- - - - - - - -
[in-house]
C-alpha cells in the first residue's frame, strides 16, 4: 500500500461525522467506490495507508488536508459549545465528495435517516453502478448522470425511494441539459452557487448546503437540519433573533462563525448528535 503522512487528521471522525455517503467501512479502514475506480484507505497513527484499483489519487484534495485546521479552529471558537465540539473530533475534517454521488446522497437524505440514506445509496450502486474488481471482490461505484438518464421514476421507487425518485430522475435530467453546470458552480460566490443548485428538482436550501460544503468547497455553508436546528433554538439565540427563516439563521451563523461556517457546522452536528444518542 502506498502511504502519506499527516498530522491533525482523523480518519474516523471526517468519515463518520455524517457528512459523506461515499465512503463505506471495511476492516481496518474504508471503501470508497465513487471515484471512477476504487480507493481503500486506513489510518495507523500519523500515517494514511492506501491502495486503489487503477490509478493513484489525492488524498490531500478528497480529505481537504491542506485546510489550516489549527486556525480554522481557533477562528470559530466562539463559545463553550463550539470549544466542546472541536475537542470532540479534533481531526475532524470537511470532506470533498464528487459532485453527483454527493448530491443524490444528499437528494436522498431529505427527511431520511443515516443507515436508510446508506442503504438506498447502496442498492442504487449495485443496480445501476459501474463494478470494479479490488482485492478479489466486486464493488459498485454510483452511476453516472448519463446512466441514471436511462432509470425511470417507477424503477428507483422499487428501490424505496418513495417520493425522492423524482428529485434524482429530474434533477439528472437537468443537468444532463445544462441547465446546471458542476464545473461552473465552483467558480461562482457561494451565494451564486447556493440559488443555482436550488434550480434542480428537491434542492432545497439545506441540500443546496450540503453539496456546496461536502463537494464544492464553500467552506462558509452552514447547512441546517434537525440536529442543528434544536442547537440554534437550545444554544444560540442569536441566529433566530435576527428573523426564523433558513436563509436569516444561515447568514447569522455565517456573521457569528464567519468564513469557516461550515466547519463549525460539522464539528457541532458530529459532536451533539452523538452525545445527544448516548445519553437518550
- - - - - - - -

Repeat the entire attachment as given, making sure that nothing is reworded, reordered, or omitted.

[in-house]
C-alpha cells in the first residue's frame, strides 16, 4: 500500500461525522467506490495507508488536508459549545465528495435517516453502478448522470425511494441539459452557487448546503437540519433573533462563525448528535 503522512487528521471522525455517503467501512479502514475506480484507505497513527484499483489519487484534495485546521479552529471558537465540539473530533475534517454521488446522497437524505440514506445509496450502486474488481471482490461505484438518464421514476421507487425518485430522475435530467453546470458552480460566490443548485428538482436550501460544503468547497455553508436546528433554538439565540427563516439563521451563523461556517457546522452536528444518542 502506498502511504502519506499527516498530522491533525482523523480518519474516523471526517468519515463518520455524517457528512459523506461515499465512503463505506471495511476492516481496518474504508471503501470508497465513487471515484471512477476504487480507493481503500486506513489510518495507523500519523500515517494514511492506501491502495486503489487503477490509478493513484489525492488524498490531500478528497480529505481537504491542506485546510489550516489549527486556525480554522481557533477562528470559530466562539463559545463553550463550539470549544466542546472541536475537542470532540479534533481531526475532524470537511470532506470533498464528487459532485453527483454527493448530491443524490444528499437528494436522498431529505427527511431520511443515516443507515436508510446508506442503504438506498447502496442498492442504487449495485443496480445501476459501474463494478470494479479490488482485492478479489466486486464493488459498485454510483452511476453516472448519463446512466441514471436511462432509470425511470417507477424503477428507483422499487428501490424505496418513495417520493425522492423524482428529485434524482429530474434533477439528472437537468443537468444532463445544462441547465446546471458542476464545473461552473465552483467558480461562482457561494451565494451564486447556493440559488443555482436550488434550480434542480428537491434542492432545497439545506441540500443546496450540503453539496456546496461536502463537494464544492464553500467552506462558509452552514447547512441546517434537525440536529442543528434544536442547537440554534437550545444554544444560540442569536441566529433566530435576527428573523426564523433558513436563509436569516444561515447568514447569522455565517456573521457569528464567519468564513469557516461550515466547519463549525460539522464539528457541532458530529459532536451533539452523538452525545445527544448516548445519553437518550